When Icelanders speak about Christmas, they generally refer to Dec. 24. This date honors Thorlakur Thorhallsson, who was named the patron saint of Iceland in 1984. The name for this day is "Adfangadagur" in Icelandic.
Dec. 25 is Christmas Day, or "Joladagur," and Dec. 26 is "the second (day) in Christmas" or "Annar i jolum." Dec. 23 also has a name, "Thorlaksmessa." What are some Icelandic traditions on these dates?
On Thorlaksmessa, the shops are open until late, usually until 10 p.m. or midnight. Bars are open until 1 a.m. (as they generally are), and people like to dress up in nice clothes and go downtown to meet friends.
Some people buy last-minute presents, even intentionally leaving the final gift until this night. Many people go to the center of town to meet friends. If you're a local, you're bound to spend most of the evening greeting friends and perhaps stopping in a bar or café for a pint or a cup of hot chocolate.
Going downtown on Thorlaksmessa night is the tradition that some people look forward to the most, myself included.
Before heading to town on Thorlaksmessa, many people have fish for dinner, especially Skate. The smell of the Skate is powerful, so you'll know when someone's had it at home. The taste is quite different from the smell – or so people say. Be sure to try it if you get the chance!
Christmas Food in Iceland
Photo from Wikimedia, Creative Commons, by Janet Hudson. No edits were made.
Food connects with many Icelandic Christmas traditions. Icelanders have many tasty Christmas foods.
Sweets are a meaningful Christmas food in Iceland. One of the most famed Christmas desserts in Iceland is the "Sara" – it takes quite an effort to make. This treat is named after Sarah Bernhardt, the famous French actress. It's a biscuit-based cream-filled almond macaroon that's dipped in chocolate.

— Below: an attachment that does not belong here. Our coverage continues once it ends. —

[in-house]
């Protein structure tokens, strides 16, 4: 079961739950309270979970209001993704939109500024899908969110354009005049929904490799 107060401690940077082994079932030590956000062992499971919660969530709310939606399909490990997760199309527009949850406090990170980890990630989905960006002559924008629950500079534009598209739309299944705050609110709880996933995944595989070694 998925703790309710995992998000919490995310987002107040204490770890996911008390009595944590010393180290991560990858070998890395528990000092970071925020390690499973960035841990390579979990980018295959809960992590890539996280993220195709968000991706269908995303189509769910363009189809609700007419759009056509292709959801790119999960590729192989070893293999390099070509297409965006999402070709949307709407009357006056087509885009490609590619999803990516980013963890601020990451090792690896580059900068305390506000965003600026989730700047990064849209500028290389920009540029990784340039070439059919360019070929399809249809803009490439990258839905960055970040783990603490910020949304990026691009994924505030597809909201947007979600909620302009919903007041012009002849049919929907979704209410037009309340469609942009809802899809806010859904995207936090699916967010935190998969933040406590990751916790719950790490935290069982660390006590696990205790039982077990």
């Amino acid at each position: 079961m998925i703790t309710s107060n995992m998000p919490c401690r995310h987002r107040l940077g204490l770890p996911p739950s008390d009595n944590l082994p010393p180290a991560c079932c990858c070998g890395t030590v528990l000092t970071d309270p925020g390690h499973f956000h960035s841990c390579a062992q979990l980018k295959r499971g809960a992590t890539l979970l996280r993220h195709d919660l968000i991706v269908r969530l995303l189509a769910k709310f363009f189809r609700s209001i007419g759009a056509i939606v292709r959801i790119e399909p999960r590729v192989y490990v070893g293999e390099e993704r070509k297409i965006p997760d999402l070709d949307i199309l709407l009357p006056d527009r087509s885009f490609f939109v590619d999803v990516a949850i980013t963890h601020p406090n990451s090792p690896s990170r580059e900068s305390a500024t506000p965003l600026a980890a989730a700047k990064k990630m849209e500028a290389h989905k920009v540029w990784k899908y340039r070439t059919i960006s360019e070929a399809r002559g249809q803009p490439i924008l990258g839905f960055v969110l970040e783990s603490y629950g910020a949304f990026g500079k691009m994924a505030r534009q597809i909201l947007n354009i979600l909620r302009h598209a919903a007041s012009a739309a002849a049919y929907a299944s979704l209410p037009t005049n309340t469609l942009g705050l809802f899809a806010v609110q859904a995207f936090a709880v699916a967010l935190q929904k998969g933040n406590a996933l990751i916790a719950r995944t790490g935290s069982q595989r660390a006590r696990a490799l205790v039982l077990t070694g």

These cookies are actually Danish. They were created in 1911 by a Danish pastry chef named Johannes Steen. He made the cookies to commemorate Sarah's arrival in Denmark to mark the publication of her memoirs in Danish. What matters most is that they are delicious and best served slightly frozen.
Photo by Dario Mingarelli
You'll find several other sweet treats in bakeries, shops, and local homes. People make gingerbread, chocolate cookies, licorice tops, and various other confections.
How much effort people put into baking differs from house to house. Some people go all-in and start baking cookies at the beginning of December or even earlier. Others take it easy and buy cookies from shops.
Christmas Dinner in Iceland
Photo by Jed Owen
There are quite a few traditional dishes in Iceland, such as laufabraud, Skate, and Ris a l'amande. Some are eaten on Christmas Eve, Christmas Day, and New Year's Eve, and most people will have one, two, or three of them.
"Hangikjot," or "hung meat," is the most common. It's a smoked lamb with a robust, salty flavor. It can be served hot or cold, often accompanied by laufabraud, a white potato sauce called "uppstufur," peas, red cabbage. It's served with a non-alcoholic Christmas drink called "jolaol" ("Christmas ale"). This is a mixture of malt and a fizzy orange drink called "Appelsin."
"Hamborarhryggur" is another typical dish. Essentially, it's a hog roast. It has a sweet glaze and sauce made out of Coca-Cola that contrast pleasantly with the meat's salt. Icelanders serve hamborgarhryggur with caramelized potatoes, pickled red onion, and vegetables.